PORTLAND — The first three members of the Charter Review Commission have been selected, but it is still unknown when voters will go to the polls to choose the remaining nine members.

The City Council Monday appointed Peter Elington, Michael Kebede and Dory Waxman to the group, which will be review the city charter, a document that lays out, among other things, the composition of the City Council and Board of Education, how public meetings and elections are run, the timeline to develop a school budget, the citizen referendum process and the powers and responsibilities of the mayor and the city manager.

Elington, Kebede and Waxman were chosen from a field of 39 applicants, 20 of whom were interviewed.

Voters last month overwhelmingly approved the creation of a charter commission. The question was put on the ballot because Fair Elections Portland is trying to create a locally funded clean elections program, which would require a revision to the city charter. Advocates also want to see charter changes to give the mayor more power and to address institutional racism.

Elington is the deputy director of Efficiency Maine. He was Portland Schools chief operations officer from 2012 to 2014 and was a member of the Portland Board of Education from 2007 to 2010.

Kebede is the policy counsel for the ACLU of Maine and has been a vocal participant in debates about school resource officers in Portland schools, the prohibition of facial recognition technology in the city and other civil rights topics.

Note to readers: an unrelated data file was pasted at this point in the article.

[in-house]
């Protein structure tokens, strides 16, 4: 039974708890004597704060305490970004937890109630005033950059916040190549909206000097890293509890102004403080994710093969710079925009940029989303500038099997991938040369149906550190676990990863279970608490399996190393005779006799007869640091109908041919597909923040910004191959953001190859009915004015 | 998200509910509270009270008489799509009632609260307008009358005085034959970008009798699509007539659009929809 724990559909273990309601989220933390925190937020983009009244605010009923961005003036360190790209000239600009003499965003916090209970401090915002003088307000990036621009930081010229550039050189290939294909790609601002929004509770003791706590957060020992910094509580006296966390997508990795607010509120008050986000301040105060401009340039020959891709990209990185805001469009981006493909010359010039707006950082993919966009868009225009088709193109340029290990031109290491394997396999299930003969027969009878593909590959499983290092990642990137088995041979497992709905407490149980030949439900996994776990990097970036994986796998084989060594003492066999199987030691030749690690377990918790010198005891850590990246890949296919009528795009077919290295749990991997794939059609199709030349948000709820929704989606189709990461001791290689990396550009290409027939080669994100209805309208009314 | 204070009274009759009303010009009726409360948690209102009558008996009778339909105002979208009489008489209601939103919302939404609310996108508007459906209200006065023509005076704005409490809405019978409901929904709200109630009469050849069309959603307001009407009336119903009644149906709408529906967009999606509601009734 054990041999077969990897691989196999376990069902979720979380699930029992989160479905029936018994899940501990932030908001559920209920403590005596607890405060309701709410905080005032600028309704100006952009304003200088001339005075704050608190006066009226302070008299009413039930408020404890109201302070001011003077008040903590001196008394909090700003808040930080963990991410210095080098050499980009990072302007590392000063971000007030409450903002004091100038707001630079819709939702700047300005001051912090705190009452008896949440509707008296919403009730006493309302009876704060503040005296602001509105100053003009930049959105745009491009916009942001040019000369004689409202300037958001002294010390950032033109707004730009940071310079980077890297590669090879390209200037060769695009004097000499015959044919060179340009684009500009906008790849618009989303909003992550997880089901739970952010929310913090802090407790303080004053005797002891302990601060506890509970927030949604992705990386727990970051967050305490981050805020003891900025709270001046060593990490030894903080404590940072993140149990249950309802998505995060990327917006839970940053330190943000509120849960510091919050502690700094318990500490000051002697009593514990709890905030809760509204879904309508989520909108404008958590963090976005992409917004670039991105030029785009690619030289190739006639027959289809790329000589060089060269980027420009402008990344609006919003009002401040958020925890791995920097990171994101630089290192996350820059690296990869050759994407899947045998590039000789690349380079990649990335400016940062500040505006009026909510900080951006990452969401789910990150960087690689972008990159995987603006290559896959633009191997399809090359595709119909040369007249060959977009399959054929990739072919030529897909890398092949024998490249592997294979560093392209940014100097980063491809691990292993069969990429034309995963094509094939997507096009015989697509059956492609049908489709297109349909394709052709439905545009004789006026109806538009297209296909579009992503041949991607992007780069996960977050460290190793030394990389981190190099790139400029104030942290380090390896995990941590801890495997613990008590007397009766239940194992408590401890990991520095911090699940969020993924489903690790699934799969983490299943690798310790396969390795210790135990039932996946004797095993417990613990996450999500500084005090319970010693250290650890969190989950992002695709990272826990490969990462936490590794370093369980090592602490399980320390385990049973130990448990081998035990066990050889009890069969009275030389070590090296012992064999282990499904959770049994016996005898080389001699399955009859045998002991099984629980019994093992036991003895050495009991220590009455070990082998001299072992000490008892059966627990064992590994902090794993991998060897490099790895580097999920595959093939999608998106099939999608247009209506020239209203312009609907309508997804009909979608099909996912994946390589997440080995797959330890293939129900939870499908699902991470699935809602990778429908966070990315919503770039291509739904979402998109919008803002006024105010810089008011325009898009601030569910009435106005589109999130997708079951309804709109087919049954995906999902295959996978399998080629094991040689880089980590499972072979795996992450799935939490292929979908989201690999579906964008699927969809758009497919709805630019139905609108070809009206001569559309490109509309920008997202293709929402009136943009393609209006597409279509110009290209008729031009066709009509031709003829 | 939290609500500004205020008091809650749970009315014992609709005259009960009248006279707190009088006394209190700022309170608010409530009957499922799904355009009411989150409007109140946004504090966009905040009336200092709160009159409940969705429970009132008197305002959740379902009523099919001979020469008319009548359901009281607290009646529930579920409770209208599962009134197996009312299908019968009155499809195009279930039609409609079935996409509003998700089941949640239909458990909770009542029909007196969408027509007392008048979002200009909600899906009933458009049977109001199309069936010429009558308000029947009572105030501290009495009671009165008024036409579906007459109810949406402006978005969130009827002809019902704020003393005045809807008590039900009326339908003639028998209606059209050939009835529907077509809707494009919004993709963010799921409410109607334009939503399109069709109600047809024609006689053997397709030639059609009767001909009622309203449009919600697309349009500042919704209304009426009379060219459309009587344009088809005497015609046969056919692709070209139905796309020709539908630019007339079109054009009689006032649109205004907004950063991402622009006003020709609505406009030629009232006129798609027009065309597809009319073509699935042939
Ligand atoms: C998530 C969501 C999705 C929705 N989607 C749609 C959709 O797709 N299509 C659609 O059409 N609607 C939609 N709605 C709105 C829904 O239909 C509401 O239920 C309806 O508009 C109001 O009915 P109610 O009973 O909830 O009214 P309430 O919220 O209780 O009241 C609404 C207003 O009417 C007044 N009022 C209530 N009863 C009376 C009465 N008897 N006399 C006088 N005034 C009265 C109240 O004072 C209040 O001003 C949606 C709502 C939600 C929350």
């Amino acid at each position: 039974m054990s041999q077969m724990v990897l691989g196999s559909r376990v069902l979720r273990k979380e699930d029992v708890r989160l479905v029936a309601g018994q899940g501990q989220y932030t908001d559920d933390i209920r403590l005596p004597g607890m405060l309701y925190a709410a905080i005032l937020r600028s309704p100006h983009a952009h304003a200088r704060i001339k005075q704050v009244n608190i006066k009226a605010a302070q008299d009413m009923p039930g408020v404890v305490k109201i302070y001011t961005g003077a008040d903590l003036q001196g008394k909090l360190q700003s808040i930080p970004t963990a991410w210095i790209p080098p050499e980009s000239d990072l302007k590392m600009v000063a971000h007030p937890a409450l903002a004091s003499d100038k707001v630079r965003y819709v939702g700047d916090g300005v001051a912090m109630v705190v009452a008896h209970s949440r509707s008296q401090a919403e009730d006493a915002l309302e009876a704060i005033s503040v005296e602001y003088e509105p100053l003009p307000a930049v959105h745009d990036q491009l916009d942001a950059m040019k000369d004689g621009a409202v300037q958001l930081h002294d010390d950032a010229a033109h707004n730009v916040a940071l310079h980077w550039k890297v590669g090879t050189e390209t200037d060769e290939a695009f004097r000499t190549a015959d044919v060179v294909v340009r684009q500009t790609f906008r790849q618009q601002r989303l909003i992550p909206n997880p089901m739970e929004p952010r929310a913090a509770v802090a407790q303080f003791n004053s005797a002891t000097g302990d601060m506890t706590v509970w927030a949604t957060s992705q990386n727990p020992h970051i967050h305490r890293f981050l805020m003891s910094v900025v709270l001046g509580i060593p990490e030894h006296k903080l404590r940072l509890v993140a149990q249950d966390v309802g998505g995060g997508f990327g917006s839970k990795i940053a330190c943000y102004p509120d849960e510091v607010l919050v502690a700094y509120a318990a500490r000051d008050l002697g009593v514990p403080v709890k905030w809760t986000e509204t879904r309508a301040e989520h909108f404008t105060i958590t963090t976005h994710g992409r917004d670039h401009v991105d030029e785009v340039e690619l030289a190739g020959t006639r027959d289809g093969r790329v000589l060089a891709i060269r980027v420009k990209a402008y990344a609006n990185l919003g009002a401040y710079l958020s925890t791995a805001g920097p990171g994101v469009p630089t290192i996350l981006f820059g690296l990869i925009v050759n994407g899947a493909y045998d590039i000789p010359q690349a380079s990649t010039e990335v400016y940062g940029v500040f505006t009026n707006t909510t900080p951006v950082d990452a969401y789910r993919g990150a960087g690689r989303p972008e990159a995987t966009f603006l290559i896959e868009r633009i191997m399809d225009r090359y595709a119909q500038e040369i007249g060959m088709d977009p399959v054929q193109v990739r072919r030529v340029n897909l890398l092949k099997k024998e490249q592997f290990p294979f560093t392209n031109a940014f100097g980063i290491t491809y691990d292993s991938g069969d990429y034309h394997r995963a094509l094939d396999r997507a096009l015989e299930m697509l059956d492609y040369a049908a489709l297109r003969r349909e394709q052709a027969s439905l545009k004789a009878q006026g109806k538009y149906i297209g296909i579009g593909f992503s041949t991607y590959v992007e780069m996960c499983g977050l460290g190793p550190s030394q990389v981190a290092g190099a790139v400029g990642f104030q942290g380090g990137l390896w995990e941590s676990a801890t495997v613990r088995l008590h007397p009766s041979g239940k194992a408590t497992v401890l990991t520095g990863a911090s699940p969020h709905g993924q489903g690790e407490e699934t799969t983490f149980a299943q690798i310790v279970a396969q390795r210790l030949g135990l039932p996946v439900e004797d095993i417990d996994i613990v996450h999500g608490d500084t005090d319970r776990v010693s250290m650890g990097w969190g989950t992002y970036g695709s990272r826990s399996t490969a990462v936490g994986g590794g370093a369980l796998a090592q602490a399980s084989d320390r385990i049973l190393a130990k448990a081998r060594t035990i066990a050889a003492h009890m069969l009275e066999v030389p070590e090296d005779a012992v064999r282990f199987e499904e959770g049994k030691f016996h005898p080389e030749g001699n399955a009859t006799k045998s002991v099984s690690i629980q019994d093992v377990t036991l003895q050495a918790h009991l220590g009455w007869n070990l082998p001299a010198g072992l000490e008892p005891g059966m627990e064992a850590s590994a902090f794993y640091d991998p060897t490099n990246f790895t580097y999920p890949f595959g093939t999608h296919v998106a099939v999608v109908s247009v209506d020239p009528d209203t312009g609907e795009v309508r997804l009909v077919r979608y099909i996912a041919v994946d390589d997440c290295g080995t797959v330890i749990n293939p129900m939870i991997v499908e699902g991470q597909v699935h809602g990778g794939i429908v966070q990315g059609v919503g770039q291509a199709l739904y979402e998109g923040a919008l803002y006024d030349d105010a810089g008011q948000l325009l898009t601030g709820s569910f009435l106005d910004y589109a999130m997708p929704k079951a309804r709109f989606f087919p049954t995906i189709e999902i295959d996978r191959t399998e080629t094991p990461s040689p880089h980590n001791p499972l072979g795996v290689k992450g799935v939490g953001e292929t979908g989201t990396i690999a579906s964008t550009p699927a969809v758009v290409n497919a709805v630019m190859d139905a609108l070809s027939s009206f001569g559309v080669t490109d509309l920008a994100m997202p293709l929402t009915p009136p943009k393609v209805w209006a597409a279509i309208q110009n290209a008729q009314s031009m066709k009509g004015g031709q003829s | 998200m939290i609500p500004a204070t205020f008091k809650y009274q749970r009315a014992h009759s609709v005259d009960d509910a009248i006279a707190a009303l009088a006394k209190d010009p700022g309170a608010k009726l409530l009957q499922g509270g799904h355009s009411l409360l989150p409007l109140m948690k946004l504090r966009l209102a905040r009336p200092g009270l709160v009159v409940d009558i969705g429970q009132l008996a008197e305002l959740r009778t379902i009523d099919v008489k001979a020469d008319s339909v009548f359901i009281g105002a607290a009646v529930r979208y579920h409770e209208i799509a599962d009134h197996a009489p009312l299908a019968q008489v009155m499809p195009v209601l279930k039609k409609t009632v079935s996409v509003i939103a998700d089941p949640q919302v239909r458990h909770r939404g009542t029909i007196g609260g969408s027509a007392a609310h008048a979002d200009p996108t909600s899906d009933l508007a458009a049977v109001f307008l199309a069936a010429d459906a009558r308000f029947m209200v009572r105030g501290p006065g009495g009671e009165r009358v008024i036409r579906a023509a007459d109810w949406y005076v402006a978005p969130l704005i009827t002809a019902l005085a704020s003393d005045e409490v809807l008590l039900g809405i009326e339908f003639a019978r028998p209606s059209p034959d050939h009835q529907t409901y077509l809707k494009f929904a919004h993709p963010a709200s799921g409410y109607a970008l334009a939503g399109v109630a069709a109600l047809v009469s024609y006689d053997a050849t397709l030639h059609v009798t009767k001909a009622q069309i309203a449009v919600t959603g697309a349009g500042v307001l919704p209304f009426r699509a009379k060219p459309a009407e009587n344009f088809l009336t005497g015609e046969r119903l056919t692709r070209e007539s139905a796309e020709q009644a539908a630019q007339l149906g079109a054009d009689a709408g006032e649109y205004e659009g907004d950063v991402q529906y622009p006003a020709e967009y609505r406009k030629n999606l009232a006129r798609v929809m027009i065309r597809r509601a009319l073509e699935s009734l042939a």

Waxman, the founder and owner of Old Port Wool and Textile Company and founder of Common Threads, was an at-large city councilor from 2008 to 2011. She is a member of the city’s Parks Commission and served on the Board of Education in the 1990s.

Voters will elect the remaining nine members of the committee, one from each of the city’s five voting districts and four at-large members. Electing those members in November is not possible because nomination papers for the positions would have to have been made available already. Members may be elected during the school validation election in June or at a special election.

Mayor Kate Snyder has asked City Clerk Kathy Jones to prepare information about how the election could work.

“We need to understand everything we can about establishment of an election date, the clerk’s work to verify signatures and prepare ballots, how ranked choice voting could impact the election and the cost associated with a special election,” Snyder said.

Jones has said a special election could cost the city $61,400 to hold.

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